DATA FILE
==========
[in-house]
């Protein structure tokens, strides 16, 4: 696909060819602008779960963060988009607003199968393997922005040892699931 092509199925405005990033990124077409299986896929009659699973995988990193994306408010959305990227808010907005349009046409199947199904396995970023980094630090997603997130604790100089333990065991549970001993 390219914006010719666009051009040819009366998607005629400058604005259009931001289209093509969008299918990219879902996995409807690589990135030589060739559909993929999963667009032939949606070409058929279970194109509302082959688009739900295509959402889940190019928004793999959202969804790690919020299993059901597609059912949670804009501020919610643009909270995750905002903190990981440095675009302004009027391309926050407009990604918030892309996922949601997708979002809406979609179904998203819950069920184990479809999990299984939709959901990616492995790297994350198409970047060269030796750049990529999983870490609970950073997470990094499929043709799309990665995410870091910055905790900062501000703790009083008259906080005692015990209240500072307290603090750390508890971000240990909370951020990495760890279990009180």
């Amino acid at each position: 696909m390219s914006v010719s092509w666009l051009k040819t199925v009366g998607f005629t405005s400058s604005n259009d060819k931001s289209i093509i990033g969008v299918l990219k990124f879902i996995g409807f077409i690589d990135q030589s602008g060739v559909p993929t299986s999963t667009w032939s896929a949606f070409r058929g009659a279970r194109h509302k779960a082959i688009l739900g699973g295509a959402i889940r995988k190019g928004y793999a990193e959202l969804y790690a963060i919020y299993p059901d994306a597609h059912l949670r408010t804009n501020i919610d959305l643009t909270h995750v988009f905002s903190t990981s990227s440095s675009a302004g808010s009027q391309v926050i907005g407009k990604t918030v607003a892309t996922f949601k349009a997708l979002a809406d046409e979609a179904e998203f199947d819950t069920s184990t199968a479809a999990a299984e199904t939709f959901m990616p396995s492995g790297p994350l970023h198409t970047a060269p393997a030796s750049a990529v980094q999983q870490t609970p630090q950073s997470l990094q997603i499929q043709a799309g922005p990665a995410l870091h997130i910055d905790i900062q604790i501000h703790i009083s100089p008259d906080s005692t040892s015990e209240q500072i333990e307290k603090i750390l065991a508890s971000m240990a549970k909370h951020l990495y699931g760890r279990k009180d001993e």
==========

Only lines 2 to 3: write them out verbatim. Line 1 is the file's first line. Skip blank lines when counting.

């Protein structure tokens, strides 16, 4: 696909060819602008779960963060988009607003199968393997922005040892699931 092509199925405005990033990124077409299986896929009659699973995988990193994306408010959305990227808010907005349009046409199947199904396995970023980094630090997603997130604790100089333990065991549970001993 390219914006010719666009051009040819009366998607005629400058604005259009931001289209093509969008299918990219879902996995409807690589990135030589060739559909993929999963667009032939949606070409058929279970194109509302082959688009739900295509959402889940190019928004793999959202969804790690919020299993059901597609059912949670804009501020919610643009909270995750905002903190990981440095675009302004009027391309926050407009990604918030892309996922949601997708979002809406979609179904998203819950069920184990479809999990299984939709959901990616492995790297994350198409970047060269030796750049990529999983870490609970950073997470990094499929043709799309990665995410870091910055905790900062501000703790009083008259906080005692015990209240500072307290603090750390508890971000240990909370951020990495760890279990009180």
């Amino acid at each position: 696909m390219s914006v010719s092509w666009l051009k040819t199925v009366g998607f005629t405005s400058s604005n259009d060819k931001s289209i093509i990033g969008v299918l990219k990124f879902i996995g409807f077409i690589d990135q030589s602008g060739v559909p993929t299986s999963t667009w032939s896929a949606f070409r058929g009659a279970r194109h509302k779960a082959i688009l739900g699973g295509a959402i889940r995988k190019g928004y793999a990193e959202l969804y790690a963060i919020y299993p059901d994306a597609h059912l949670r408010t804009n501020i919610d959305l643009t909270h995750v988009f905002s903190t990981s990227s440095s675009a302004g808010s009027q391309v926050i907005g407009k990604t918030v607003a892309t996922f949601k349009a997708l979002a809406d046409e979609a179904e998203f199947d819950t069920s184990t199968a479809a999990a299984e199904t939709f959901m990616p396995s492995g790297p994350l970023h198409t970047a060269p393997a030796s750049a990529v980094q999983q870490t609970p630090q950073s997470l990094q997603i499929q043709a799309g922005p990665a995410l870091h997130i910055d905790i900062q604790i501000h703790i009083s100089p008259d906080s005692t040892s015990e209240q500072i333990e307290k603090i750390l065991a508890s971000m240990a549970k909370h951020l990495y699931g760890r279990k009180d001993e």